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Elixir is a relatively new functional language, which I've taken a deep interest in. I'd like to get general tips about golfing in Elixir and learn techniques that can be applied to code-golf problems that are somewhat specific to Elixir in general.


Based on so many similar questions about Python, Ruby, Javascript, etc. I'll also try to post tips as I learn more about the language.

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  • \$\begingroup\$ What does Elixir running on the Erlang VM have to do with the Erlang language? \$\endgroup\$
    – Alex A.
    Commented Dec 5, 2015 at 4:03

6 Answers 6

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String and char arguments don't need spaces

For example, IO.puts"Hello, World!" and IO.puts'cat' are valid programs.

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Don't use the Pipe operator or parenthesis for calling methods

# With Pipe
arg |> M.a |> M.b |> M.c   # 24 Bytes
arg|>M.a|>M.b|>M.c         # 18 Bytes

# With Parenthesis
M.c(M.b(M.a(arg)))         # 18 Bytes

# Only Spaces
M.c M.b M.a arg            # 15 Bytes
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Inject code into strings

Instead of concatenating something into a string, like:

"prefix"<>code<>"suffix"

You can use #{} to insert it into the string:

"prefix#{code}suffix"

This will save 3 bytes.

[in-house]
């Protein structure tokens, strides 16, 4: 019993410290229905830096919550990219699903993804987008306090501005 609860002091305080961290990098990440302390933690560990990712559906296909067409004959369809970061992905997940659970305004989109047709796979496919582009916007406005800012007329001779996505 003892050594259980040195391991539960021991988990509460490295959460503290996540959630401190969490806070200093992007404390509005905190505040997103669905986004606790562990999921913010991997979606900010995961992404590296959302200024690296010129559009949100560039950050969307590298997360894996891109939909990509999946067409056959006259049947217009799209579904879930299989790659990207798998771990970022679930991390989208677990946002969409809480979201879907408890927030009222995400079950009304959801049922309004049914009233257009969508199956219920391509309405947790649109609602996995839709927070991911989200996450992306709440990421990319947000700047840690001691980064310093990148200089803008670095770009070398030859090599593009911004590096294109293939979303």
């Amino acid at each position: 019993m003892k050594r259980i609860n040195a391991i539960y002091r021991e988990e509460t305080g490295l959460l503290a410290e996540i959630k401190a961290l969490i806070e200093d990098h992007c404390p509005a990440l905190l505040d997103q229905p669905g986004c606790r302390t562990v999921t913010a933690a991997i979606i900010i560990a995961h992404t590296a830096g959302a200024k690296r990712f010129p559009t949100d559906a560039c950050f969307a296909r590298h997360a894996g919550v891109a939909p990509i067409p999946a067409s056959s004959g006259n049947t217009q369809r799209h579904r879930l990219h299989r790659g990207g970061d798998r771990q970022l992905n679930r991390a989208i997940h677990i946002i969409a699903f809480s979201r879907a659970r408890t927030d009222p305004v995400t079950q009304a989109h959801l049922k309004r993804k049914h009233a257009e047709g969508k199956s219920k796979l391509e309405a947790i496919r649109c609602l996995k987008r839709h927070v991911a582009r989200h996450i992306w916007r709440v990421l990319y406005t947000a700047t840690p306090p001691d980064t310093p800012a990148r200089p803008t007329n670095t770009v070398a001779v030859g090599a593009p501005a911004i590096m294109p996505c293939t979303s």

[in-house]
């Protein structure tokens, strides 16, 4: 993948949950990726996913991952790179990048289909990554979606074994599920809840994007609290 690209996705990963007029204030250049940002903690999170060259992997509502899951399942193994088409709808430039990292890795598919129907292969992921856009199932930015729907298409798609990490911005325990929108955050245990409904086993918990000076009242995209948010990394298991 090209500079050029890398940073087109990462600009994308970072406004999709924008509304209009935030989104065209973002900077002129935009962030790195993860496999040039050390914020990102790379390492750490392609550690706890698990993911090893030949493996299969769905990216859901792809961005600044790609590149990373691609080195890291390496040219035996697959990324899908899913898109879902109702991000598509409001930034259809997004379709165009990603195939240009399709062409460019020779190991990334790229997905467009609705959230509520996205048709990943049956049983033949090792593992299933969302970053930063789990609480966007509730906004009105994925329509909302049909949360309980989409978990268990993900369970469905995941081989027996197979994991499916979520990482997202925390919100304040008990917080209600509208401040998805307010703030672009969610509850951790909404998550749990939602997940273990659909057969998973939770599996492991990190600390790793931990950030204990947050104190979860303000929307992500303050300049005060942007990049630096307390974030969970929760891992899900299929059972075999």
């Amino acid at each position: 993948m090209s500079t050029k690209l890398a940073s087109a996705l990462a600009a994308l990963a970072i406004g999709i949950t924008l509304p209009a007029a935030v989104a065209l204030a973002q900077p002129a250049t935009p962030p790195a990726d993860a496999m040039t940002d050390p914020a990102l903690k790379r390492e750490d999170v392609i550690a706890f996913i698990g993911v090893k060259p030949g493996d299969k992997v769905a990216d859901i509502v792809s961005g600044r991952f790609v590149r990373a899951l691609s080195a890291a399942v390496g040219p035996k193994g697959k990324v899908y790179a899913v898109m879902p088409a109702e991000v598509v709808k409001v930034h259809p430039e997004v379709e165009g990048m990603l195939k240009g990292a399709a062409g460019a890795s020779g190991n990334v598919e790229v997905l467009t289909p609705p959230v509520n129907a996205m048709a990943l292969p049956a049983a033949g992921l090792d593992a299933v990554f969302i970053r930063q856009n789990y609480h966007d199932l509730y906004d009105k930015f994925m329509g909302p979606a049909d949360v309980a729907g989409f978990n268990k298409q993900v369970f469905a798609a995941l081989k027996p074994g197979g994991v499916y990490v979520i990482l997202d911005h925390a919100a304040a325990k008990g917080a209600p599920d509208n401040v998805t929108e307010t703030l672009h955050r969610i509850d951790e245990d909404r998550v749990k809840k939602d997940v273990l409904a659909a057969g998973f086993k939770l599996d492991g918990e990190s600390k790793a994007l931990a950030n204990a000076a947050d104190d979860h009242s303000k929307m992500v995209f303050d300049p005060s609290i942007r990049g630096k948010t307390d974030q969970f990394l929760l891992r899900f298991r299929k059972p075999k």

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Avoid arrow functions where possible

...and use the &<func>(&1,&2...) notation. For example:

each 0..25,fn x->IO.puts slice(concat(a,a),x,26) # 48 bytes
each 0..25,&IO.puts slice(concat(a,a),&1,26)     # 44 bytes
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Map Arguments don't need spaces either

Like LegionMammal978's answer, you can leave out space when passing Map as an argument to a method:

IO.inspect%{a: 1,b: 2}
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    \$\begingroup\$ Can you similarly remove the spaces after the colons? \$\endgroup\$
    – Alex A.
    Commented Dec 5, 2015 at 20:51
  • \$\begingroup\$ Sadly, no. But you can remove spaces after semicolons and commas. \$\endgroup\$
    – Sheharyar
    Commented Dec 5, 2015 at 23:12
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use Bitwise

Say you want to import the module Bitwise, usually you would do:

import Bitwise

But there may be an alternative that works in some versions of Elixir:

use Bitwise

to save 3 bytes!

Even better if your only using a bit wise operator once, you can do:

Bitwise.&&&()

&&& being one of the many bitwise operators useable.

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    \$\begingroup\$ If you only need one bitwise op you can use Bitwise.&&&() or whatever too \$\endgroup\$
    – naffetS
    Commented Jan 12, 2023 at 14:58

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